They are also not allowed to mandate that a law abiding citizen commit a felony in order to ultimately be compliant with the law.
You see… according to the DOJ in § 5474 (b) you have to build out your rifle, make sure that there is a bullet button on it, and then go to work taking photographs of said rifle. Once those photos are uploaded onto your computer you need to send them (along with a payment of $15) to DOJ so that they can “inspect” the photos to determine if the firearm is one that is capable of being registered as an “assault weapon”. If it does fall into their category of an “assault weapon”, they will then perform a second level check to ensure that the weapon was acquired prior to January 1, 2017.
Here is the issue… on January 1, 2017, if you had your weapon rigged with a bullet button then you instantly became a felon, since you were in possession of a “non-registered” assault weapon. Moreover, if you did not have your weapon system completely assembled (stripped lower only), the only way for you to register the firearm as an “assault weapon” is to build it out, install a bullet button, and start taking pictures.
This is extremely problematic.
So… let’s think about this.
It is May 21 and you want to register your gun. Your gun is currently illegal. (Remember… the bullet button is no longer “enough”.) Yet DOJ wants to see pictures of your gun with a bullet button on it.
So now you are going to take evidence photos of you committing a felony and send it to Sacramento??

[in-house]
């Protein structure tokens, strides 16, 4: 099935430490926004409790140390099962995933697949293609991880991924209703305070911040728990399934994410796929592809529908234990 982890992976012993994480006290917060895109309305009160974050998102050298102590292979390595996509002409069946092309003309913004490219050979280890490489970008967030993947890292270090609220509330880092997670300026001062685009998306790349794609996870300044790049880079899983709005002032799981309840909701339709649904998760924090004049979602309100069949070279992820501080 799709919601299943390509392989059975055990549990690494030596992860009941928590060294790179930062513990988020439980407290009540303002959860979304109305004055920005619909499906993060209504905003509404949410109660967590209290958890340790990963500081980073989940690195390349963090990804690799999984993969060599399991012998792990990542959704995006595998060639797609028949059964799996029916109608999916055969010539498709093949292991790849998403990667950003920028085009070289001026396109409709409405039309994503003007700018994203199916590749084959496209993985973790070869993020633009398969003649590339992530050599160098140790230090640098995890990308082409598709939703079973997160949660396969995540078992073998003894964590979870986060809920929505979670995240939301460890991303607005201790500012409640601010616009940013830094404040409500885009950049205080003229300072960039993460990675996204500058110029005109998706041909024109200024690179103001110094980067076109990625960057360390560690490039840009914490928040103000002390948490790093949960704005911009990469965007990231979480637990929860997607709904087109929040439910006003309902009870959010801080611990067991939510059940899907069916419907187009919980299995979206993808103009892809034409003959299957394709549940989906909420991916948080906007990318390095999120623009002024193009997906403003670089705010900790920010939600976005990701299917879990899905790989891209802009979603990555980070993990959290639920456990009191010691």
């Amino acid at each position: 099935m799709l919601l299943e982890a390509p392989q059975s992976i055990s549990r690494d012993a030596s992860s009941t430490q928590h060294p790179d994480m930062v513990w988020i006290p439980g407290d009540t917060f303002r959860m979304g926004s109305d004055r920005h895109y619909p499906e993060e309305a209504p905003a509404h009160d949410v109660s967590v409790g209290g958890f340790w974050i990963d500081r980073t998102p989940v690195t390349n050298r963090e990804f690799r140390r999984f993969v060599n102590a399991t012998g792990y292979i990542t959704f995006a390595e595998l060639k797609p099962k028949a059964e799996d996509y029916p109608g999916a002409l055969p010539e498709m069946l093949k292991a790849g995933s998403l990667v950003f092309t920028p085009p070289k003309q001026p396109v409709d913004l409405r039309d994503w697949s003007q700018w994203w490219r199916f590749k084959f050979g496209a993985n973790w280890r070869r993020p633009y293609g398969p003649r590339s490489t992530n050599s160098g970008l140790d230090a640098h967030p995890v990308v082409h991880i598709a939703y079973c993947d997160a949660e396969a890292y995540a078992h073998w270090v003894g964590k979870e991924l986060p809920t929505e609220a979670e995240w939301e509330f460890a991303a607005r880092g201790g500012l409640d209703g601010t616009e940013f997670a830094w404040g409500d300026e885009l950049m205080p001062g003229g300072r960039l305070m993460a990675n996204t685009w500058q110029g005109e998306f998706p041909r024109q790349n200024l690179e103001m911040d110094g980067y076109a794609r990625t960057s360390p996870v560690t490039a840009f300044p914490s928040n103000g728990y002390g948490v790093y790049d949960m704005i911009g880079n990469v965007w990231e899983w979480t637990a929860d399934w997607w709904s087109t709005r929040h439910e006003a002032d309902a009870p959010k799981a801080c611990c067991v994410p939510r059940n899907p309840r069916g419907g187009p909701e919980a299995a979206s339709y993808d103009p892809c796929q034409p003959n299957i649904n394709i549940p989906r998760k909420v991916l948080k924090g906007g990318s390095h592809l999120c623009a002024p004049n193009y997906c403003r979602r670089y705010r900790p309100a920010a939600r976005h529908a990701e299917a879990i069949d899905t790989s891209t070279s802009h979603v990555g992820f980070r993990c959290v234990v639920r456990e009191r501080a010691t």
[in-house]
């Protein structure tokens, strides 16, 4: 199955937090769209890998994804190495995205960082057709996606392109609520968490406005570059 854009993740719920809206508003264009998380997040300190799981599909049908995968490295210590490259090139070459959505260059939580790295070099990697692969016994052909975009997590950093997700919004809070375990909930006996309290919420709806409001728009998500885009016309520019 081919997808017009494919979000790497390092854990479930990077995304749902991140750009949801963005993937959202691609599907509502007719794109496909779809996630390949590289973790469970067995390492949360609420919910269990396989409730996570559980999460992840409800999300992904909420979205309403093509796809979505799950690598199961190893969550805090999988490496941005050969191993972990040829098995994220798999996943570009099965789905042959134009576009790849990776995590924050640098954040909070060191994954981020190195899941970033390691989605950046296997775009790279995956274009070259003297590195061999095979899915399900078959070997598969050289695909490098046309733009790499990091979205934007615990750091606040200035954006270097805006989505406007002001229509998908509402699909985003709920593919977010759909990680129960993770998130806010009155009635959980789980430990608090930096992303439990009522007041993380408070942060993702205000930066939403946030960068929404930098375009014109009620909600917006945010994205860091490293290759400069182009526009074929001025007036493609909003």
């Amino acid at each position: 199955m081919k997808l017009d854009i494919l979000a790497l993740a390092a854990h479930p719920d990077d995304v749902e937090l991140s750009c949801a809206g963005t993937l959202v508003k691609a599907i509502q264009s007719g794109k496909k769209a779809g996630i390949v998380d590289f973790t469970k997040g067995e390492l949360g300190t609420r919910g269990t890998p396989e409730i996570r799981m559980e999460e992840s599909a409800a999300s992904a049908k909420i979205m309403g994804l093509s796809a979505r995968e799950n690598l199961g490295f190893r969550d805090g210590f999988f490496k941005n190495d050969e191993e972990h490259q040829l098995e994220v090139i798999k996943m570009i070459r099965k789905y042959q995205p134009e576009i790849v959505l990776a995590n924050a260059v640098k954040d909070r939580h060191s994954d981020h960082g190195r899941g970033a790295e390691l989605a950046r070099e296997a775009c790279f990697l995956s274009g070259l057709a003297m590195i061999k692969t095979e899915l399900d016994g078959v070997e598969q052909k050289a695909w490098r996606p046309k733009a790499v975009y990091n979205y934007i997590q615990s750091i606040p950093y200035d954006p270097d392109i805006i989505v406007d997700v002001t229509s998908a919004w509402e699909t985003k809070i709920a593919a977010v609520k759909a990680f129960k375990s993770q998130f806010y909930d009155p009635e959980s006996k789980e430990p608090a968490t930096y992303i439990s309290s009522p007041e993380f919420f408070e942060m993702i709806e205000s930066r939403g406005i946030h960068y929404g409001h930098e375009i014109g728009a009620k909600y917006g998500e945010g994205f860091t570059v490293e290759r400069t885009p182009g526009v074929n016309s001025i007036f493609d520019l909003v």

Sorry… the 5th Amendment mandates that you can not be compelled to testify against yourself.
Moreover… it states explicitly in the new proposed regs that you cannot register anything other than a fully built firearm. So… if you have a stripped lower you have to build it out…. and… put a bullet button on it, which as we mentioned above is (after Jan 1) illegal.
So, DOJ is now demanding that you perform an illegal act.
They are also economically benefitting from that illegal act (remember that pesky $15 filing fee)
That means they are engaged in a criminal conspiracy.
What we need now is a brave District Attorney that is willing to go prosecute employees of DOJ!
See… gun laws can be dangerous.
So this begs the next question…. what do you do?
- Go featureless, this is admittedly a disgusting alternative for many… however, if you do… you can install a traditional magazine release.
- Break your gun down (remove the pistol grip, and the stock, take the upper off) and wait to see what the ultimate outcome is of all of this.
- Leave the State… many have opted for this… and I can’t say that I don’t understand their desire to emigrate to America. However, personally… I feel that freedom is something that must be defended… and retreat for me is not an option.
- Bitch. Bitch loudly. Bitch with others. I always shake my head when I see people doing gun retention training. (Training to ensure the proper skills are honed that can be used to defeat someone that is actively trying to take away a firearm in a violent encounter). They spend countless hours working on these skills, but they do little if anything to fight politicians that are effectively trying to do the same thing. There is strength in numbers. Join the NRA. Join the California Rifle and Pistol Association. Fight!!!
- Gather with like minded folks. This Friday we are hosting Bill Whittle, James O’Keefe and Antonia Okafor. Talk to them. Listen to them. Listen to those in attendance and develop an action plan.
Freedom lost is only one generation away. You… ALL of you… are sentinels standing watch protecting our liberty. Your sacred responsibilities do not end with shaking your head in frustration.
1 Well actually that is not entirely true. The legislature envisioned that the registration process would begin on Jan 1, 2017 and last through Dec. 31, 2017. As of the date of this writing (May 24th, 2017 the ability to register your weapon is still not available.
2 Actually this is one of the main problems with SB 880, since the firearm cannot be transferred to any third parties in the State of California they value of the property has effectively been reduced to zero. For a “taking” to be legal the property holder must be compensated for their economic loss.